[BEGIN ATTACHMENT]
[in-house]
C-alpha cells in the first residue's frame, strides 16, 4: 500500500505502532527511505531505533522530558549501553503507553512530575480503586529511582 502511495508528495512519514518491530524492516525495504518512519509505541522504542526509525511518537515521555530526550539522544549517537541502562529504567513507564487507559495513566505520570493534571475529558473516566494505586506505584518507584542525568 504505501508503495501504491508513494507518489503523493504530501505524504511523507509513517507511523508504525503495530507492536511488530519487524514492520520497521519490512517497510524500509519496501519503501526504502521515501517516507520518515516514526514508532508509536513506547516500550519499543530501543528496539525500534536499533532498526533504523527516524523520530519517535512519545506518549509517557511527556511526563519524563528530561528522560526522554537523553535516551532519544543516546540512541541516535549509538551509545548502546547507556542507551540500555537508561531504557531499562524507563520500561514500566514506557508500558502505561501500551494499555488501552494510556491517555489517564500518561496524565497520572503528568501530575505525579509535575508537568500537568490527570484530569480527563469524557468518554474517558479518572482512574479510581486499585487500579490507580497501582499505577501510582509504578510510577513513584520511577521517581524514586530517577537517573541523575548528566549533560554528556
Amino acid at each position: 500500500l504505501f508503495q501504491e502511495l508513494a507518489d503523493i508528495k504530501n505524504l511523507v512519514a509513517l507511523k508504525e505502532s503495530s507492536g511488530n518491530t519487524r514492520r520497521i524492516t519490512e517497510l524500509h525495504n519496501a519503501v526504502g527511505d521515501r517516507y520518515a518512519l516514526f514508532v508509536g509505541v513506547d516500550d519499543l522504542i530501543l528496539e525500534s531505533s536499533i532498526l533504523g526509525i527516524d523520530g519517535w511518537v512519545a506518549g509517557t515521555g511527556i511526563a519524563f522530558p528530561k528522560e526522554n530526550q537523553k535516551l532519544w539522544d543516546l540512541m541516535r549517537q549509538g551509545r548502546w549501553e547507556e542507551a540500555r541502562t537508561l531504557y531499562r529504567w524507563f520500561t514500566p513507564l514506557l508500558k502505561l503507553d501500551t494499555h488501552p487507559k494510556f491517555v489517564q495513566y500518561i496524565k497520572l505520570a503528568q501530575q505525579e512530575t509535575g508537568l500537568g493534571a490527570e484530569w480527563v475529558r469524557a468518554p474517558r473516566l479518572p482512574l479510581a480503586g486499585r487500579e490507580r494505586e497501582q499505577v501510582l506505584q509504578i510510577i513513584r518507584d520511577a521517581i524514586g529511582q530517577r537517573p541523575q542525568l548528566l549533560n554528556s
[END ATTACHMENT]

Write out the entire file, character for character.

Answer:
[in-house]
C-alpha cells in the first residue's frame, strides 16, 4: 500500500505502532527511505531505533522530558549501553503507553512530575480503586529511582 502511495508528495512519514518491530524492516525495504518512519509505541522504542526509525511518537515521555530526550539522544549517537541502562529504567513507564487507559495513566505520570493534571475529558473516566494505586506505584518507584542525568 504505501508503495501504491508513494507518489503523493504530501505524504511523507509513517507511523508504525503495530507492536511488530519487524514492520520497521519490512517497510524500509519496501519503501526504502521515501517516507520518515516514526514508532508509536513506547516500550519499543530501543528496539525500534536499533532498526533504523527516524523520530519517535512519545506518549509517557511527556511526563519524563528530561528522560526522554537523553535516551532519544543516546540512541541516535549509538551509545548502546547507556542507551540500555537508561531504557531499562524507563520500561514500566514506557508500558502505561501500551494499555488501552494510556491517555489517564500518561496524565497520572503528568501530575505525579509535575508537568500537568490527570484530569480527563469524557468518554474517558479518572482512574479510581486499585487500579490507580497501582499505577501510582509504578510510577513513584520511577521517581524514586530517577537517573541523575548528566549533560554528556
Amino acid at each position: 500500500l504505501f508503495q501504491e502511495l508513494a507518489d503523493i508528495k504530501n505524504l511523507v512519514a509513517l507511523k508504525e505502532s503495530s507492536g511488530n518491530t519487524r514492520r520497521i524492516t519490512e517497510l524500509h525495504n519496501a519503501v526504502g527511505d521515501r517516507y520518515a518512519l516514526f514508532v508509536g509505541v513506547d516500550d519499543l522504542i530501543l528496539e525500534s531505533s536499533i532498526l533504523g526509525i527516524d523520530g519517535w511518537v512519545a506518549g509517557t515521555g511527556i511526563a519524563f522530558p528530561k528522560e526522554n530526550q537523553k535516551l532519544w539522544d543516546l540512541m541516535r549517537q549509538g551509545r548502546w549501553e547507556e542507551a540500555r541502562t537508561l531504557y531499562r529504567w524507563f520500561t514500566p513507564l514506557l508500558k502505561l503507553d501500551t494499555h488501552p487507559k494510556f491517555v489517564q495513566y500518561i496524565k497520572l505520570a503528568q501530575q505525579e512530575t509535575g508537568l500537568g493534571a490527570e484530569w480527563v475529558r469524557a468518554p474517558r473516566l479518572p482512574l479510581a480503586g486499585r487500579e490507580r494505586e497501582q499505577v501510582l506505584q509504578i510510577i513513584r518507584d520511577a521517581i524514586g529511582q530517577r537517573p541523575q542525568l548528566l549533560n554528556s